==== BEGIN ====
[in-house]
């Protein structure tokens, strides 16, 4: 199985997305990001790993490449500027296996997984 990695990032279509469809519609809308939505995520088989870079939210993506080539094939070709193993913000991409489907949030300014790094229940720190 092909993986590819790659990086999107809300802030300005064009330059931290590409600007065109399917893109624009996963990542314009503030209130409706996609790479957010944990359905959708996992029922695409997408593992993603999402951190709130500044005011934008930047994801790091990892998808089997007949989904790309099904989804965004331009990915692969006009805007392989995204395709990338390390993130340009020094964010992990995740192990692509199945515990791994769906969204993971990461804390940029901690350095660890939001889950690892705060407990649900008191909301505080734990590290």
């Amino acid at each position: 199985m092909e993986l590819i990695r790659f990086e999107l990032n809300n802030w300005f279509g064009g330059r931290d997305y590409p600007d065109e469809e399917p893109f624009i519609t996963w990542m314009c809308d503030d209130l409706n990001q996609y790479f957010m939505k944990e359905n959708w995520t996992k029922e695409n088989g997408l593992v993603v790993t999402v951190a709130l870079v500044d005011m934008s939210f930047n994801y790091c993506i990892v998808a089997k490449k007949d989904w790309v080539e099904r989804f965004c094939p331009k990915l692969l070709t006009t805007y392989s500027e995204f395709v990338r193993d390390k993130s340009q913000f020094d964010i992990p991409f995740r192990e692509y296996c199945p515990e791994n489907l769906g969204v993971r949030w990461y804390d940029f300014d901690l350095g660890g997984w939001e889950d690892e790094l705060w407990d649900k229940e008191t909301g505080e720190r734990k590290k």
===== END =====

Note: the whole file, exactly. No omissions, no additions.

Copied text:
[in-house]
């Protein structure tokens, strides 16, 4: 199985997305990001790993490449500027296996997984 990695990032279509469809519609809308939505995520088989870079939210993506080539094939070709193993913000991409489907949030300014790094229940720190 092909993986590819790659990086999107809300802030300005064009330059931290590409600007065109399917893109624009996963990542314009503030209130409706996609790479957010944990359905959708996992029922695409997408593992993603999402951190709130500044005011934008930047994801790091990892998808089997007949989904790309099904989804965004331009990915692969006009805007392989995204395709990338390390993130340009020094964010992990995740192990692509199945515990791994769906969204993971990461804390940029901690350095660890939001889950690892705060407990649900008191909301505080734990590290």
């Amino acid at each position: 199985m092909e993986l590819i990695r790659f990086e999107l990032n809300n802030w300005f279509g064009g330059r931290d997305y590409p600007d065109e469809e399917p893109f624009i519609t996963w990542m314009c809308d503030d209130l409706n990001q996609y790479f957010m939505k944990e359905n959708w995520t996992k029922e695409n088989g997408l593992v993603v790993t999402v951190a709130l870079v500044d005011m934008s939210f930047n994801y790091c993506i990892v998808a089997k490449k007949d989904w790309v080539e099904r989804f965004c094939p331009k990915l692969l070709t006009t805007y392989s500027e995204f395709v990338r193993d390390k993130s340009q913000f020094d964010i992990p991409f995740r192990e692509y296996c199945p515990e791994n489907l769906g969204v993971r949030w990461y804390d940029f300014d901690l350095g660890g997984w939001e889950d690892e790094l705060w407990d649900k229940e008191t909301g505080e720190r734990k590290k």